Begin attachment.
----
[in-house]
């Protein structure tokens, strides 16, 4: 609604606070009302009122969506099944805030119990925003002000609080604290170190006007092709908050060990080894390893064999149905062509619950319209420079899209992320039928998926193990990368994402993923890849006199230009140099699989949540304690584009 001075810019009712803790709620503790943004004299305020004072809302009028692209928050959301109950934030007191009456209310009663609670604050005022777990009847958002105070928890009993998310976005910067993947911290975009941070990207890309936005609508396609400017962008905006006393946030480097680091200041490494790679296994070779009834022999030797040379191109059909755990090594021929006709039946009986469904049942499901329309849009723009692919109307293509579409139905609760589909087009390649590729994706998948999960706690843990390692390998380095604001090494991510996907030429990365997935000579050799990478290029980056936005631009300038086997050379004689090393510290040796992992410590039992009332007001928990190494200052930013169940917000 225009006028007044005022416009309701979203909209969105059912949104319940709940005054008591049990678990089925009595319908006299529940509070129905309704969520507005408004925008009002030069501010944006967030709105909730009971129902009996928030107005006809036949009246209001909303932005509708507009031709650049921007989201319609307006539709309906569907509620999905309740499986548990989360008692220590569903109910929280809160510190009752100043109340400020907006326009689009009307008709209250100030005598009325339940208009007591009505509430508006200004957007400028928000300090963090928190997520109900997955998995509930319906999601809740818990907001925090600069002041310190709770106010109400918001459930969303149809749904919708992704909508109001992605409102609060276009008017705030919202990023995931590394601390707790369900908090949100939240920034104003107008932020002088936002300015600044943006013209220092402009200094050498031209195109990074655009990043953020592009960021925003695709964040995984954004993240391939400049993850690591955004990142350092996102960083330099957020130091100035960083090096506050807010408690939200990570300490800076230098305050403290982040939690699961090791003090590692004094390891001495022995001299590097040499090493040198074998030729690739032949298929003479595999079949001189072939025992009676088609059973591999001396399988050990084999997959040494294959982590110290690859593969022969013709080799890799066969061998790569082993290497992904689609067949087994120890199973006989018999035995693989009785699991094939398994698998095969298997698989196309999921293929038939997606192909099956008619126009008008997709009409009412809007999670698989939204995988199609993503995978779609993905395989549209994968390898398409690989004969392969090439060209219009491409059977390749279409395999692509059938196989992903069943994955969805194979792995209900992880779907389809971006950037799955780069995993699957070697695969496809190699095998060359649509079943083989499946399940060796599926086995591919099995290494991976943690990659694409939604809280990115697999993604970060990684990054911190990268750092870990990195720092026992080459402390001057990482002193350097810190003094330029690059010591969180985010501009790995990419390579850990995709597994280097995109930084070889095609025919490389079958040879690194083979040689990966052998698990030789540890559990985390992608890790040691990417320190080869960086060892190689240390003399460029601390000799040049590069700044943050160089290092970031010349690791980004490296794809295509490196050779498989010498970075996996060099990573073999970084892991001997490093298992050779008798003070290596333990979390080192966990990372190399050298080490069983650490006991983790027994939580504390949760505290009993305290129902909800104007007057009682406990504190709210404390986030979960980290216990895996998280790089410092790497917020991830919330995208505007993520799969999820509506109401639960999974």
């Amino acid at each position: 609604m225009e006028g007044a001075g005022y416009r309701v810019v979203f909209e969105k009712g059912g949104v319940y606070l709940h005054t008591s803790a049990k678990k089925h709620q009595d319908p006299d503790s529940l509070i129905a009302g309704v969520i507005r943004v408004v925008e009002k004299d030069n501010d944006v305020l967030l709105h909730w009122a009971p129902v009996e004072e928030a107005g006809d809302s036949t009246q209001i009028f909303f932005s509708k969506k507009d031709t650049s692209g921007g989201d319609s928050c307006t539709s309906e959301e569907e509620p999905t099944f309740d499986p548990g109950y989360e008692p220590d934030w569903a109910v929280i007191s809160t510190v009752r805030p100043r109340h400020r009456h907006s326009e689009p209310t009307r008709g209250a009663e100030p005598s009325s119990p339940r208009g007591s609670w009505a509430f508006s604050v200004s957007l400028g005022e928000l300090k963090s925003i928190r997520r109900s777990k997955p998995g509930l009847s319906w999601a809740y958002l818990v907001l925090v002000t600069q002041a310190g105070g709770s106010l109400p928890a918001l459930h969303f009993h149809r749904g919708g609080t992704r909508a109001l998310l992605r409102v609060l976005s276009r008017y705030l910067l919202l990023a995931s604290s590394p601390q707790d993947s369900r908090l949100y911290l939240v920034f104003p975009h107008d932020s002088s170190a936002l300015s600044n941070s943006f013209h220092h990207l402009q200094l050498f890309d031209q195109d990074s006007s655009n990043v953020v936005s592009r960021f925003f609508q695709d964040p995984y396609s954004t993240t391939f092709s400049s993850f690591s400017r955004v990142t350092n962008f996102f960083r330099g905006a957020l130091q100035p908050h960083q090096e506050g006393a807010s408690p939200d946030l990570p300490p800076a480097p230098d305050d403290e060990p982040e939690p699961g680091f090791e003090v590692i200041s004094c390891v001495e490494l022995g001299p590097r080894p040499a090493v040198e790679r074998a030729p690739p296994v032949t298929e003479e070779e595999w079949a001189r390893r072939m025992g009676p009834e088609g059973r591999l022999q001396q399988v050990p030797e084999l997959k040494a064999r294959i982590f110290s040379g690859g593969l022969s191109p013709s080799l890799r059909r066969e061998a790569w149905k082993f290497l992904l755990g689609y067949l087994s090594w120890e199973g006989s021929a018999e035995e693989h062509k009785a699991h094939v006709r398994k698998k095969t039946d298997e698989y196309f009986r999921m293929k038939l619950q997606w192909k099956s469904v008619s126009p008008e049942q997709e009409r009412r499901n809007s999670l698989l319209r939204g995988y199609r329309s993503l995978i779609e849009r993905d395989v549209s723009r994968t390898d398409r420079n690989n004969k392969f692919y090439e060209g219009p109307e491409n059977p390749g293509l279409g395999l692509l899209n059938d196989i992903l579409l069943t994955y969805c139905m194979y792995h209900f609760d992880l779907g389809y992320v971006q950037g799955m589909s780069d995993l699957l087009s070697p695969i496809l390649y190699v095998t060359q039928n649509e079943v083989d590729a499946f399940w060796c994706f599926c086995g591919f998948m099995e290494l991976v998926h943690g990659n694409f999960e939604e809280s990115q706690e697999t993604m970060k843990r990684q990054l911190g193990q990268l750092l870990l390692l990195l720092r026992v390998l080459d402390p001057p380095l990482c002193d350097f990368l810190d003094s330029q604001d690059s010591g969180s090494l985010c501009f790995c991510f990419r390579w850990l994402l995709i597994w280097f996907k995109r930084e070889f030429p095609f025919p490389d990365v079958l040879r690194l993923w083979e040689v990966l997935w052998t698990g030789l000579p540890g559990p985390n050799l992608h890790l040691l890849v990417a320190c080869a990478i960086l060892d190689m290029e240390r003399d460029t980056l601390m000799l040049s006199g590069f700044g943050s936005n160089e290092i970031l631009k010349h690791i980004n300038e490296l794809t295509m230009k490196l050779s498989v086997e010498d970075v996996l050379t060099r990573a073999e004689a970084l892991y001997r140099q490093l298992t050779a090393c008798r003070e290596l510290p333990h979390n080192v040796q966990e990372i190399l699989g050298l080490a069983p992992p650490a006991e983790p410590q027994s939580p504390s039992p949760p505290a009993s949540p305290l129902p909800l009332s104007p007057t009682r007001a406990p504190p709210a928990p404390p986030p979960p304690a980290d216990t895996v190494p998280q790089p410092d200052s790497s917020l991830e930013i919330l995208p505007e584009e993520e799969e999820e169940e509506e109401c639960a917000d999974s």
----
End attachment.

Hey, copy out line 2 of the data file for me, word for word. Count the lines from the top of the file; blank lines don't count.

């Protein structure tokens, strides 16, 4: 609604606070009302009122969506099944805030119990925003002000609080604290170190006007092709908050060990080894390893064999149905062509619950319209420079899209992320039928998926193990990368994402993923890849006199230009140099699989949540304690584009 001075810019009712803790709620503790943004004299305020004072809302009028692209928050959301109950934030007191009456209310009663609670604050005022777990009847958002105070928890009993998310976005910067993947911290975009941070990207890309936005609508396609400017962008905006006393946030480097680091200041490494790679296994070779009834022999030797040379191109059909755990090594021929006709039946009986469904049942499901329309849009723009692919109307293509579409139905609760589909087009390649590729994706998948999960706690843990390692390998380095604001090494991510996907030429990365997935000579050799990478290029980056936005631009300038086997050379004689090393510290040796992992410590039992009332007001928990190494200052930013169940917000 225009006028007044005022416009309701979203909209969105059912949104319940709940005054008591049990678990089925009595319908006299529940509070129905309704969520507005408004925008009002030069501010944006967030709105909730009971129902009996928030107005006809036949009246209001909303932005509708507009031709650049921007989201319609307006539709309906569907509620999905309740499986548990989360008692220590569903109910929280809160510190009752100043109340400020907006326009689009009307008709209250100030005598009325339940208009007591009505509430508006200004957007400028928000300090963090928190997520109900997955998995509930319906999601809740818990907001925090600069002041310190709770106010109400918001459930969303149809749904919708992704909508109001992605409102609060276009008017705030919202990023995931590394601390707790369900908090949100939240920034104003107008932020002088936002300015600044943006013209220092402009200094050498031209195109990074655009990043953020592009960021925003695709964040995984954004993240391939400049993850690591955004990142350092996102960083330099957020130091100035960083090096506050807010408690939200990570300490800076230098305050403290982040939690699961090791003090590692004094390891001495022995001299590097040499090493040198074998030729690739032949298929003479595999079949001189072939025992009676088609059973591999001396399988050990084999997959040494294959982590110290690859593969022969013709080799890799066969061998790569082993290497992904689609067949087994120890199973006989018999035995693989009785699991094939398994698998095969298997698989196309999921293929038939997606192909099956008619126009008008997709009409009412809007999670698989939204995988199609993503995978779609993905395989549209994968390898398409690989004969392969090439060209219009491409059977390749279409395999692509059938196989992903069943994955969805194979792995209900992880779907389809971006950037799955780069995993699957070697695969496809190699095998060359649509079943083989499946399940060796599926086995591919099995290494991976943690990659694409939604809280990115697999993604970060990684990054911190990268750092870990990195720092026992080459402390001057990482002193350097810190003094330029690059010591969180985010501009790995990419390579850990995709597994280097995109930084070889095609025919490389079958040879690194083979040689990966052998698990030789540890559990985390992608890790040691990417320190080869960086060892190689240390003399460029601390000799040049590069700044943050160089290092970031010349690791980004490296794809295509490196050779498989010498970075996996060099990573073999970084892991001997490093298992050779008798003070290596333990979390080192966990990372190399050298080490069983650490006991983790027994939580504390949760505290009993305290129902909800104007007057009682406990504190709210404390986030979960980290216990895996998280790089410092790497917020991830919330995208505007993520799969999820509506109401639960999974």